3. International – FinTech
“An NFT, or a non-fungible token, is a unique digital file that can come in the form of art, videos, audio or even Tweets, and are a form of cryptocurrency that can give a person ownership over them.
The NFT is essentially a unit of data stored in a blockchain ledger that can only have one owner, cannot be copied and cannot be lost or maliciously duplicated, unlike other forms of cryptocurrency.
NFTs can be bought and sold with any currency, however, most transactions tend to be completed with Ethereum, so if you don’t have an Ethereum wallet you could be left out in the cold when it comes to spending the big bucks on digital art.
Maybe it’s boredom from endless lockdowns, or maybe people are just spending too much time on the internet, but it seems as if trends nowadays fizzle out nearly as quickly as they take off.
Just last month, people were going mad for SPACs (special-purpose acquisition company) and companies were rushing to jump on the SPAC bandwagon. Now, it seems as if NFTs have grabbed the attention of the mass affluent on the internet.
Simon Taylor, venture director and co-founder of 11:FS, told AltFi that NFTs are getting hyped-up for two reasons at the moment.
“One: There is a crossover into cultural significance, as major brands like the NBA and artists like Beeple are selling digital collectables for large sums of money. And two: there's clearly an element of hype around the technology too.”
Hype is definitely playing a huge part in the craze surrounding NFTs. Just look at Beeple, a digital artist who also goes by the name Mike Winkleman, and who sold a collection of over 5,000 works titled “Everydays — The First 5000 Days” for $69m.
The massive price tag makes his digital art the most expensive NFT sold to-date and also the third-most-expensive work by a living artist.”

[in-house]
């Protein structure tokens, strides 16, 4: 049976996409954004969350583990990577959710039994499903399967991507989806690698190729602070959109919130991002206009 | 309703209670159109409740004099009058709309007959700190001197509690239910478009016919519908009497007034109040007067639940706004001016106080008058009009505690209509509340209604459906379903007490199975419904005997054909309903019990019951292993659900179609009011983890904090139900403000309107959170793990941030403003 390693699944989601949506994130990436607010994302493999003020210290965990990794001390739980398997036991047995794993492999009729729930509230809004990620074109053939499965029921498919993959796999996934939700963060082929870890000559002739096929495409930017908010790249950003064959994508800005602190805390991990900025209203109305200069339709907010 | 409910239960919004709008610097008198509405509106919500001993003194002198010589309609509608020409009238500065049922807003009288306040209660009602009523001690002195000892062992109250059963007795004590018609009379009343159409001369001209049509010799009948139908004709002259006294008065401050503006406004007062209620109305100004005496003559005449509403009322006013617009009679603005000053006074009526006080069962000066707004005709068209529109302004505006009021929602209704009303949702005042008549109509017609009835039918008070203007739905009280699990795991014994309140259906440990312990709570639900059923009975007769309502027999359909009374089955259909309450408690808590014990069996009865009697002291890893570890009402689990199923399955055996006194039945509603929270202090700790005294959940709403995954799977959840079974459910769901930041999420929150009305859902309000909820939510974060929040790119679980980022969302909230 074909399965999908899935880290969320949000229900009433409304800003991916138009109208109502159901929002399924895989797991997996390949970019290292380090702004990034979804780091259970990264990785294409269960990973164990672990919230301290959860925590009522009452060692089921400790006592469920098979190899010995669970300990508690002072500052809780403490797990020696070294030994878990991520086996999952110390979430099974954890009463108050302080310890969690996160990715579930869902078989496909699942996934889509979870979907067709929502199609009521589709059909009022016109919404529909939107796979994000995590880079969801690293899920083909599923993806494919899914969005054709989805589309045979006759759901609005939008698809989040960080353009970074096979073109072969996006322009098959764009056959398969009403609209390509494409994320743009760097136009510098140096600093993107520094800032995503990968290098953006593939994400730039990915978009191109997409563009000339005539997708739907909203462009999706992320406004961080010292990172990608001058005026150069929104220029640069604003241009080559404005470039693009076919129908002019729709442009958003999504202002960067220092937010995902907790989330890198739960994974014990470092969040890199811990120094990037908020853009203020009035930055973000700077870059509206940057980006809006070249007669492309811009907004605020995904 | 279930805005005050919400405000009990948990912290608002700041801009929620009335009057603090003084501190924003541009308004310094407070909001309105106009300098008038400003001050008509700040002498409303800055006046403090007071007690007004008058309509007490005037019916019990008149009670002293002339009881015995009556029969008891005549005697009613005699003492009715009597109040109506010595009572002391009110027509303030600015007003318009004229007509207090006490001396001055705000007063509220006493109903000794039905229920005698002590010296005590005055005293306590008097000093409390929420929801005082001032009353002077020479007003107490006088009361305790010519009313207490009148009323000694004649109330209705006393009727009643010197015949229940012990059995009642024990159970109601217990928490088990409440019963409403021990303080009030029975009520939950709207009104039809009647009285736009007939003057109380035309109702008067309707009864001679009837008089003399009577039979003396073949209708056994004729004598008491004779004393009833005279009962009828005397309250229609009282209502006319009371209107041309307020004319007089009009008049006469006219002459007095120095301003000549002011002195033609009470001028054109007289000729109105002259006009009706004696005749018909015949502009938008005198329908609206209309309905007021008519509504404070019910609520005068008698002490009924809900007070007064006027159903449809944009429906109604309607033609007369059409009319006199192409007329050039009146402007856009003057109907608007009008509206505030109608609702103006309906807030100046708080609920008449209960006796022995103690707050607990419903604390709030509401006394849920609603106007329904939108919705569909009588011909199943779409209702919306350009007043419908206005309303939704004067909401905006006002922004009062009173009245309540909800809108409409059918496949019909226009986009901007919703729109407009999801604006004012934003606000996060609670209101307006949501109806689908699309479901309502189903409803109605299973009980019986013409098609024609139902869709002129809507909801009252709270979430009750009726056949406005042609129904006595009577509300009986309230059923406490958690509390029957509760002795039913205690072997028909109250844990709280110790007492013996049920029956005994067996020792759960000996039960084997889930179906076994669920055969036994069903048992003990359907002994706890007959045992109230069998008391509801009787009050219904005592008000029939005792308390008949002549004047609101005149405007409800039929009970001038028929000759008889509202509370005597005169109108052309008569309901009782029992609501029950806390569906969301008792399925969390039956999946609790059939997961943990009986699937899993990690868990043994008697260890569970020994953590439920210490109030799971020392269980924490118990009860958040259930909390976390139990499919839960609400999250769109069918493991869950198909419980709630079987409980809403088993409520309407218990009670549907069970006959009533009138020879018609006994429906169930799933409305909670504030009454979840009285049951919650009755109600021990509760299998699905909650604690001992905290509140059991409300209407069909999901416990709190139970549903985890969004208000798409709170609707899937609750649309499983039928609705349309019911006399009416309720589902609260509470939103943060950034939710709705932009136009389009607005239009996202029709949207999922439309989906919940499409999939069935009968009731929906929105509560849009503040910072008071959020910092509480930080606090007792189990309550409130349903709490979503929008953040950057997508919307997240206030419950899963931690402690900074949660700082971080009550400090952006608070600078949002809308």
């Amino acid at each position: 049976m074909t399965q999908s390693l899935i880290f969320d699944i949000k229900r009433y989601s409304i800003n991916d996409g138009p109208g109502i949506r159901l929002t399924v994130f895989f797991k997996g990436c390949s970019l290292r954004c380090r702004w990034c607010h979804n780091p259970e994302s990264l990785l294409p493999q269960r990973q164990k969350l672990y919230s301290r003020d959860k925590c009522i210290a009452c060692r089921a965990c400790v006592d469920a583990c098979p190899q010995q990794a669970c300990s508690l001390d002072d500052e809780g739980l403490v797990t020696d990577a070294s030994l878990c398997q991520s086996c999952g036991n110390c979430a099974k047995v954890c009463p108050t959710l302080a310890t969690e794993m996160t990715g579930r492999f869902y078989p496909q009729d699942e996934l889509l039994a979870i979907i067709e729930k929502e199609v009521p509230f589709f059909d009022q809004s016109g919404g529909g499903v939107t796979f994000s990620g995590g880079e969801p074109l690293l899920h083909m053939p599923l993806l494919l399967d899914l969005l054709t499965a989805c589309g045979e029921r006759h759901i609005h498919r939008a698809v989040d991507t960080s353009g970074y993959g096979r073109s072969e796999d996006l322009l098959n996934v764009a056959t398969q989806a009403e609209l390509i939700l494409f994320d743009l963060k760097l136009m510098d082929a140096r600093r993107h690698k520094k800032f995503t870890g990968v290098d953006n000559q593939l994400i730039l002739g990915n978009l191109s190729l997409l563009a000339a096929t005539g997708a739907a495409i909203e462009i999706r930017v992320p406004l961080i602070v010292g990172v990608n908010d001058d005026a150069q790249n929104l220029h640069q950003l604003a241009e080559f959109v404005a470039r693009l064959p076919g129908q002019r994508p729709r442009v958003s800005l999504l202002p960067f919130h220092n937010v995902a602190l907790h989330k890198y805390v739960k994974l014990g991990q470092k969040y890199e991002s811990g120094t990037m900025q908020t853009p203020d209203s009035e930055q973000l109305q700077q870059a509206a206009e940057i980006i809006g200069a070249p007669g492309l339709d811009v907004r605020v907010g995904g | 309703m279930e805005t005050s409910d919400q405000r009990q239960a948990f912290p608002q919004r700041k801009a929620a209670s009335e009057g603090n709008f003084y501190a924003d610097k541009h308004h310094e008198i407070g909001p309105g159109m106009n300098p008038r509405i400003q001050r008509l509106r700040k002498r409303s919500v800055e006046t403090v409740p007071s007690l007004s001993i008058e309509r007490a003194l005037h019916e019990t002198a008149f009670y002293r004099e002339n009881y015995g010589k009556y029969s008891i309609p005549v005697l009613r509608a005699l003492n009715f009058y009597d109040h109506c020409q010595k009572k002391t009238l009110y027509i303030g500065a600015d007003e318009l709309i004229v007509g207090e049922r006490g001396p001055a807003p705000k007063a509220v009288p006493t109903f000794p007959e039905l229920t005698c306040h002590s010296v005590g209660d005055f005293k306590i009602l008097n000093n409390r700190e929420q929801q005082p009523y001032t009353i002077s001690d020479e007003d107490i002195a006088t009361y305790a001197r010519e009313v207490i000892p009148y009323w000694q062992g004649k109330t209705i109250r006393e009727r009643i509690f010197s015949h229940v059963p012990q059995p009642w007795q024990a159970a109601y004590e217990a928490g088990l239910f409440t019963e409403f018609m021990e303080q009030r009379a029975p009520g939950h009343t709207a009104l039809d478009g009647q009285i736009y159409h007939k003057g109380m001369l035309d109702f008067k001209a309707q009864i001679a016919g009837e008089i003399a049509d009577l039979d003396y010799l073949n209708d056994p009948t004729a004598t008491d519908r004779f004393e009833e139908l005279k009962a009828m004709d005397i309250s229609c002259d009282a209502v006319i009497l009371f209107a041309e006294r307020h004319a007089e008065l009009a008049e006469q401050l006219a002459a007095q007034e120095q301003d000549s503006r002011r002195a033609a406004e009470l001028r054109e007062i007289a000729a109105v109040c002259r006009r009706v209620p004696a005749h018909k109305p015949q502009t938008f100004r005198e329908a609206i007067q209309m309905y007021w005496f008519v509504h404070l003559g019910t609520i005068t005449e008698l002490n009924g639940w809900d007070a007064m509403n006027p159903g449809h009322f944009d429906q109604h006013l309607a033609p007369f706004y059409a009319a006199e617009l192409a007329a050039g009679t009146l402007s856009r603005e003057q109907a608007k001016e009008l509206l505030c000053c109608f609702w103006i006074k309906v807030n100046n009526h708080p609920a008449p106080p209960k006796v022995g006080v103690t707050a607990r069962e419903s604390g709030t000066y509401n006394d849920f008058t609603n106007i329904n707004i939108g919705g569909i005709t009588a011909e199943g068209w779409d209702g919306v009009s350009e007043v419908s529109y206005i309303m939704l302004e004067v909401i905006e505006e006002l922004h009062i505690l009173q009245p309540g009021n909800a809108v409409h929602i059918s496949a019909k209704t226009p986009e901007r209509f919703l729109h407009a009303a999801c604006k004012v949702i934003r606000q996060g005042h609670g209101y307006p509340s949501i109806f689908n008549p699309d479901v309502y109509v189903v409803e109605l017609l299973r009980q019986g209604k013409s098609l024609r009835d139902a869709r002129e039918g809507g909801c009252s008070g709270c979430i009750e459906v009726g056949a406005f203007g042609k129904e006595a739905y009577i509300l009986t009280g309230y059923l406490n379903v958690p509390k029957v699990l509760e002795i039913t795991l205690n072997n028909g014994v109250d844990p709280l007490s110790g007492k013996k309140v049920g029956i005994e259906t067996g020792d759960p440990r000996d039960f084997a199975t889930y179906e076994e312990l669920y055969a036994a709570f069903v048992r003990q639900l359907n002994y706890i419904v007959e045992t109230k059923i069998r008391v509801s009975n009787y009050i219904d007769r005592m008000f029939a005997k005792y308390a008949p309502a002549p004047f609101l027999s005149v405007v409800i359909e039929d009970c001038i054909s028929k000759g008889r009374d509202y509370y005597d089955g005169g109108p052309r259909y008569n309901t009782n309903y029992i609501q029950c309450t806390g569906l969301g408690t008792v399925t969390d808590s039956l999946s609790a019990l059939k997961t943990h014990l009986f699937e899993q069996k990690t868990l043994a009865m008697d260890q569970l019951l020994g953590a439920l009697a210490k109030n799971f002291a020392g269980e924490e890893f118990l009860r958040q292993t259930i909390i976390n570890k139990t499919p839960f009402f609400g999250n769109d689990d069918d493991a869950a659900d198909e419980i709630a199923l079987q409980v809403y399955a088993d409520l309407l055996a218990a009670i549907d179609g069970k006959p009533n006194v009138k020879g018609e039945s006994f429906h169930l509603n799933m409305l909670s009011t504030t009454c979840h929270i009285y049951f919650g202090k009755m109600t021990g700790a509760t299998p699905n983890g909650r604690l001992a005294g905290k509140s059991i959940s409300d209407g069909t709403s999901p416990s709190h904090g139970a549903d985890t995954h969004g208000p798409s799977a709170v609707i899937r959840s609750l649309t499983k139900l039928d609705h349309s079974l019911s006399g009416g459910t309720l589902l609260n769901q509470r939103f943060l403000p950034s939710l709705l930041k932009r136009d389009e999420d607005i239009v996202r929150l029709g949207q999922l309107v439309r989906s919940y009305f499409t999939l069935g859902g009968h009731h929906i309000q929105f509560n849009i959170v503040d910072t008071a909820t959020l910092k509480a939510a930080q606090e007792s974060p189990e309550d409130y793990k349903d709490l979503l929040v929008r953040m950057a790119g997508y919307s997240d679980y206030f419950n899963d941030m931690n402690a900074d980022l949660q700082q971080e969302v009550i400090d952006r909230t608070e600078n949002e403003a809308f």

4. International – FinTech
“Fintech outfit Circle is bidding to cash in on the NFT craze by launching a platform that helps marketplaces accept credit card and crypto payments for their non-fungible tokens.
NFTs are cryptocurrency tokens which certify ownership of a unique digital file using blockchain technology. Anyone from the public is able to view the images online, but must connect an Ethereum wallet to enter the bidding.
NFT marketplaces have seen their popularity surge in recent months, boosted by high-profile cases such as the sale of the first ever tweet, by Jack Dorsey, for $2.9 million and the $69 million sale of a piece from digital artist Beeple. Last week another fintech, Curve, got in on the craze by auctioning five pieces of digital art for charity.
But, according to Circle, broad-based mainstream adoption is lagging due to the complexity of payment transactions, which usually require the use of cryptocurrencies.
The firm says its new service simplifies buying and selling by enabling platforms to accept credit card payments alongside crypto, all with a seamless user experience. In the next few months it will roll out support for USDC, BTC and ETH payments, NFT custodial services, and yield-generating Circle accounts for NFT market operators.”
5. International - FinTech
“Ripple is to acquire a 40% stake in Asian cross-boprder payments specialist Trianglo.
Ripple says the deal will help it to meet growing customer demand in the region and expand the reach of On-Demand Liquidity (ODL), which uses the digital asset XRP for instance money transfers and working capital.
Founded in 2008, Trianglo's global network spans more than 100 countries, 2,500 mobile operators, 1,300 banks/wallets and 130,000 cash pickup points.
Under the agreement with Ripple, Tranglo will play a critical role in supporting existing corridors, such as the Philippines, and introducing new ODL corridors within its current network. RippleNet customers using ODL will also be able to tap the company's latest line of credit offering to free up working capital and scale cross-border payments into more markets using XRP.
Asheesh Birla, general manager of RippleNet says: “Tranglo’s robust payments infrastructure coupled with their unparalleled customer service and quality makes them an ideal partner to support our expansion of On-Demand Liquidity starting with the Southeast Asia region.”
Completion of the transaction is expected later this year. Financial terms were not disclosed.”